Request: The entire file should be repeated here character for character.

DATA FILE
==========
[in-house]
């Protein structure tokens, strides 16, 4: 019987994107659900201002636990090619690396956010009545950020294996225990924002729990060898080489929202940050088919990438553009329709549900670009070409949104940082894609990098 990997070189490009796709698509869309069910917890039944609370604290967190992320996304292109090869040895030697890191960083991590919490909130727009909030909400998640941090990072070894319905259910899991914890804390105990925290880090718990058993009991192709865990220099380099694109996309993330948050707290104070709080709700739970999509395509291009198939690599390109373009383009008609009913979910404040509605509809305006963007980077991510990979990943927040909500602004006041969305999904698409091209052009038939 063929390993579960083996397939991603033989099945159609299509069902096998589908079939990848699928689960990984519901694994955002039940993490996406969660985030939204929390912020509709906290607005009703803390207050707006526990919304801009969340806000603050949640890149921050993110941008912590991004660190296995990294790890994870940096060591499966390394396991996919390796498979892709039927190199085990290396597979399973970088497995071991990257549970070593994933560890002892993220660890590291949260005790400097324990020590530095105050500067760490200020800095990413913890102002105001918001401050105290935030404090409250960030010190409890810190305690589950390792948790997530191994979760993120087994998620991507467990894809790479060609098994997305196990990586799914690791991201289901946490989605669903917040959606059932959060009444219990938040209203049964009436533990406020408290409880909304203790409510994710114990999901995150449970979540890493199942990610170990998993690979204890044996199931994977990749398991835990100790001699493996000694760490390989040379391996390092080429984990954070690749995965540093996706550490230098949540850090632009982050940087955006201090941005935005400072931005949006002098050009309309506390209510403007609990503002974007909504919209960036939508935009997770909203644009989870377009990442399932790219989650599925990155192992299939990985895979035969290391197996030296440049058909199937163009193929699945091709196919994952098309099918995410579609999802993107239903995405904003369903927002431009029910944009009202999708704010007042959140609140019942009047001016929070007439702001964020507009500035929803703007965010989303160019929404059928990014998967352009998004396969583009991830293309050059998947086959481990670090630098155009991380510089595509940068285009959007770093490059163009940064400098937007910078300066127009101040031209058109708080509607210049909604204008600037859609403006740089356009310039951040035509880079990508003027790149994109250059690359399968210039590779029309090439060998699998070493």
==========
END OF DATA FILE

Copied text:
[in-house]
């Protein structure tokens, strides 16, 4: 019987994107659900201002636990090619690396956010009545950020294996225990924002729990060898080489929202940050088919990438553009329709549900670009070409949104940082894609990098 990997070189490009796709698509869309069910917890039944609370604290967190992320996304292109090869040895030697890191960083991590919490909130727009909030909400998640941090990072070894319905259910899991914890804390105990925290880090718990058993009991192709865990220099380099694109996309993330948050707290104070709080709700739970999509395509291009198939690599390109373009383009008609009913979910404040509605509809305006963007980077991510990979990943927040909500602004006041969305999904698409091209052009038939 063929390993579960083996397939991603033989099945159609299509069902096998589908079939990848699928689960990984519901694994955002039940993490996406969660985030939204929390912020509709906290607005009703803390207050707006526990919304801009969340806000603050949640890149921050993110941008912590991004660190296995990294790890994870940096060591499966390394396991996919390796498979892709039927190199085990290396597979399973970088497995071991990257549970070593994933560890002892993220660890590291949260005790400097324990020590530095105050500067760490200020800095990413913890102002105001918001401050105290935030404090409250960030010190409890810190305690589950390792948790997530191994979760993120087994998620991507467990894809790479060609098994997305196990990586799914690791991201289901946490989605669903917040959606059932959060009444219990938040209203049964009436533990406020408290409880909304203790409510994710114990999901995150449970979540890493199942990610170990998993690979204890044996199931994977990749398991835990100790001699493996000694760490390989040379391996390092080429984990954070690749995965540093996706550490230098949540850090632009982050940087955006201090941005935005400072931005949006002098050009309309506390209510403007609990503002974007909504919209960036939508935009997770909203644009989870377009990442399932790219989650599925990155192992299939990985895979035969290391197996030296440049058909199937163009193929699945091709196919994952098309099918995410579609999802993107239903995405904003369903927002431009029910944009009202999708704010007042959140609140019942009047001016929070007439702001964020507009500035929803703007965010989303160019929404059928990014998967352009998004396969583009991830293309050059998947086959481990670090630098155009991380510089595509940068285009959007770093490059163009940064400098937007910078300066127009101040031209058109708080509607210049909604204008600037859609403006740089356009310039951040035509880079990508003027790149994109250059690359399968210039590779029309090439060998699998070493």